tumb

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English[edit]

Etymology[edit]

From Middle English tumben, tomben, from Old English tumbian (to tumble, leap, dance), from Proto-Germanic *tūmōną (to turn round). Cognate with Middle High German tumen (to turn round), Icelandic tumba (to tumble). See tumble.

Pronunciation[edit]

Verb[edit]

tumb (third-person singular simple present tumbs, present participle tumbing, simple past and past participle tumbed)

  1. (intransitive, archaic) To tumble; jump; dance.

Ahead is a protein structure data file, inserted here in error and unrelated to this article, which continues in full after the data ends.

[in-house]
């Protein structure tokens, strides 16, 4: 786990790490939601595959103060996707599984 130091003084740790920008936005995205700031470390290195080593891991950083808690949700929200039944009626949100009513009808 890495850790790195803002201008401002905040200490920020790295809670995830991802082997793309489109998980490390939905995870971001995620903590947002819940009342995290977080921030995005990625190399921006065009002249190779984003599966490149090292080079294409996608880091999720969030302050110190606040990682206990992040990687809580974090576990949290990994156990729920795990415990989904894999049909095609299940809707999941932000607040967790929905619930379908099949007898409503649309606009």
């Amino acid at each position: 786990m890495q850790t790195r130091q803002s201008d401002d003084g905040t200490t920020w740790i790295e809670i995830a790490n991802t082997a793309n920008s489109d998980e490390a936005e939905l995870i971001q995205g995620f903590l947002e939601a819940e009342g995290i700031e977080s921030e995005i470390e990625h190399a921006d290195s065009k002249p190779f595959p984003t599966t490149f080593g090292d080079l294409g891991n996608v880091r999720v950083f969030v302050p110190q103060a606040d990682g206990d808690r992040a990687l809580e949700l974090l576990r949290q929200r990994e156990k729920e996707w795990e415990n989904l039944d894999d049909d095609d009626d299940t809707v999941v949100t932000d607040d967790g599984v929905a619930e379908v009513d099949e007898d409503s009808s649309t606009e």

Related terms[edit]


German[edit]

Etymology[edit]

Borrowed in the 19th century from written Middle High German tump, from Old High German tumb. The inherited form of this word is dumm (Central and Low German) alongside tumm (Upper German; archaic).

Pronunciation[edit]

Adjective[edit]

tumb (comparative tumber, superlative am tumbsten or am tumbesten)

  1. (rare, literary, dated) simple-minded; naive; oafish

Old High German[edit]

Etymology[edit]

From Proto-Germanic *dumbaz, whence also Old Saxon dumb, Old English dumb, Old Norse dumbr, Gothic 𐌳𐌿𐌼𐌱𐍃 (dumbs). Ultimately from Proto-Indo-European *dʰewbʰ-.

Adjective[edit]

tumb

  1. dumb
  2. stupid

Descendants[edit]

  • German: tumb; dumm (influenced by Central and Low German)